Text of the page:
Trump appointee complains to judge that spreading footage of his Capitol attack is making him look bad: documents
Federico "Freddie" Guillermo Klein at Capitol attack (Photo: Court documents)

Federico "Freddie" Guillermo Klein complained in court Wednesday that the constant spreading of videos of his attack on the U.S. Capitol is making him look bad, according to the court documents.

Klein was a former Trump State Department official and a staffer on his 2016 campaign for president. According to a Washington Post report, a State Department spokesman confirmed that Klein served as a political appointee from 2017 until his resignation in January.

"This is being investigated by FBI, and they are the appropriate agency to answer questions specific to the charges," the State Department spokesman told the Post.

Klein's lawyers filed a request with the court that became public as all public court filings are uploaded to the internet.

"Even were the Court to conclude that it is in the possession of 'video evidence' that must be produced pursuant to Judge Howell's Standing Order, Mr. Klein respectfully requests the Court exercise its discretion in rejecting this request," the court documents say. "Mr. Klein has been the subject of significant media scrutiny since his arrest and initial detention and has routinely been characterized in an unflattering manner, bordering a presumption of guilt in the court of public opinion. The release of the videos referenced by the Government will most certainly be prejudicial to Mr. Klein in the preparation of his defense as well as in ensuring that an impartial jury can ultimately weigh the evidence in this case."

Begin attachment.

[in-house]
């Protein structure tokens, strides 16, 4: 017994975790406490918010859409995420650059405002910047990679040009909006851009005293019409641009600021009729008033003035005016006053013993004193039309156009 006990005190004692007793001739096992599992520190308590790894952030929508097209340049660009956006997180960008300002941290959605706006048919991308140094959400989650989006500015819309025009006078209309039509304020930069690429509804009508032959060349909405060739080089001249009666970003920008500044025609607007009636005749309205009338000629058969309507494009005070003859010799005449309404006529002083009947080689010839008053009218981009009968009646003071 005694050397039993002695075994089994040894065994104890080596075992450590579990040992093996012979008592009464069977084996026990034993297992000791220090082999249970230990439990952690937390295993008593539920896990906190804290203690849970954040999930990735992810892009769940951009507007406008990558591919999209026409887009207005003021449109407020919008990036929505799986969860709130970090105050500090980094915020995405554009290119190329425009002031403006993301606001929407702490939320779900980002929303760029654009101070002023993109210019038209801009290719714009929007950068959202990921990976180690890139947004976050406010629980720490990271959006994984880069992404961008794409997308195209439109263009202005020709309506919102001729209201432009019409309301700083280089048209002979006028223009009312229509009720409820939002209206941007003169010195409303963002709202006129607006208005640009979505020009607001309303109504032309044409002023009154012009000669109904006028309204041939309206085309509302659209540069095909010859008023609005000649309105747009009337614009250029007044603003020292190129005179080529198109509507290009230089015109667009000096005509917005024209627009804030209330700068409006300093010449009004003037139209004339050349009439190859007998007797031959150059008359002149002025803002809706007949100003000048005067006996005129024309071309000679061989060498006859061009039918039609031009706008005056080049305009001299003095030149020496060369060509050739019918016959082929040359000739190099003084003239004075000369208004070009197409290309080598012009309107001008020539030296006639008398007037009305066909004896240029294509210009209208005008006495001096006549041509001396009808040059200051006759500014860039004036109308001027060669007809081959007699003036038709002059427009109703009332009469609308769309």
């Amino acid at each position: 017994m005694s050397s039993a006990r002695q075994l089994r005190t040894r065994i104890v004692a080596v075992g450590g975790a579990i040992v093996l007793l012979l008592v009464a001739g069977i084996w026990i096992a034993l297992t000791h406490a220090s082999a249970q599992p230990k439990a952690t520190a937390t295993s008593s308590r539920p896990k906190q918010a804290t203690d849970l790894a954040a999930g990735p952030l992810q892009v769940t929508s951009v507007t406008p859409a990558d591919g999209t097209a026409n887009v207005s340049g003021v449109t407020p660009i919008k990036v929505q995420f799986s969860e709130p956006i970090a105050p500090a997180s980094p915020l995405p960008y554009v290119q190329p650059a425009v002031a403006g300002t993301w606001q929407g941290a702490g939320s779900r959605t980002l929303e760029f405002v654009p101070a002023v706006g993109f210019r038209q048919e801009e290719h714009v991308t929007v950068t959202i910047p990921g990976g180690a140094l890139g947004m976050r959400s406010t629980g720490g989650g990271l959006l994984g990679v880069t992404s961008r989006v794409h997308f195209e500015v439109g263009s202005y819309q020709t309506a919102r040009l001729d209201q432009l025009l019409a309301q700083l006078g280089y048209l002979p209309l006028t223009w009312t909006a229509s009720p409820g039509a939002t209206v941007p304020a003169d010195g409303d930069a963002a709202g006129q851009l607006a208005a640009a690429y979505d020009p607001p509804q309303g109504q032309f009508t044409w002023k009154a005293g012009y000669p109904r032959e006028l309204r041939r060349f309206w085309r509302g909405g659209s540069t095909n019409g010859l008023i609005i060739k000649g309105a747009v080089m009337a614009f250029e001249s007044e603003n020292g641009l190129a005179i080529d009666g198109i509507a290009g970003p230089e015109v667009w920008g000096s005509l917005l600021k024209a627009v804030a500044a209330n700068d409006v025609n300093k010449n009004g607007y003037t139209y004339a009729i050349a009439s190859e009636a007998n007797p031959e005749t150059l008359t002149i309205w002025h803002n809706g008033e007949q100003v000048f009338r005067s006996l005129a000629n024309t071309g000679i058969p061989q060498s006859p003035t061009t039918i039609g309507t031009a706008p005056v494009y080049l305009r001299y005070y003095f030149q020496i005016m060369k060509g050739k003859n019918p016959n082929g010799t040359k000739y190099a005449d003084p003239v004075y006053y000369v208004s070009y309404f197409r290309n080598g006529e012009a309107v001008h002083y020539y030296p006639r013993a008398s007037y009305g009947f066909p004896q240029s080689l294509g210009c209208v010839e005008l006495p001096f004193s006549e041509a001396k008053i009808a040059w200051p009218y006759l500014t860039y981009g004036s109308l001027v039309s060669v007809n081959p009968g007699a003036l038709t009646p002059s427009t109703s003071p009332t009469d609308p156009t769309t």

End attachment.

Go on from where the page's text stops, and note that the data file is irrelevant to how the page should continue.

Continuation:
But issuing the complaint, Klein's lawyers are promoting his fear of the news being spread widely. It's reminiscent of the notorious case involving singer Barbara Streisand who attempted to have Google blackout her California home so people wouldn't know where she lived. By filing the court case, she inadvertently made her own address public through the court documents. Unfortunately, Klein almost guarantees that more people will hear his story through the court filing.

The Post recalled in initial posts about Klein's "alleged conduct throughout the siege of the Capitol, tracing his apparent movements and actions from using a police shield to try to pry a door open, to calling for reinforcements from the crowd, to losing his red 'Make America Great Again' baseball cap, looking for it amid the chaos, and then grabbing another red hat on the ground that turned out to be the wrong one."

Read the full court documents here.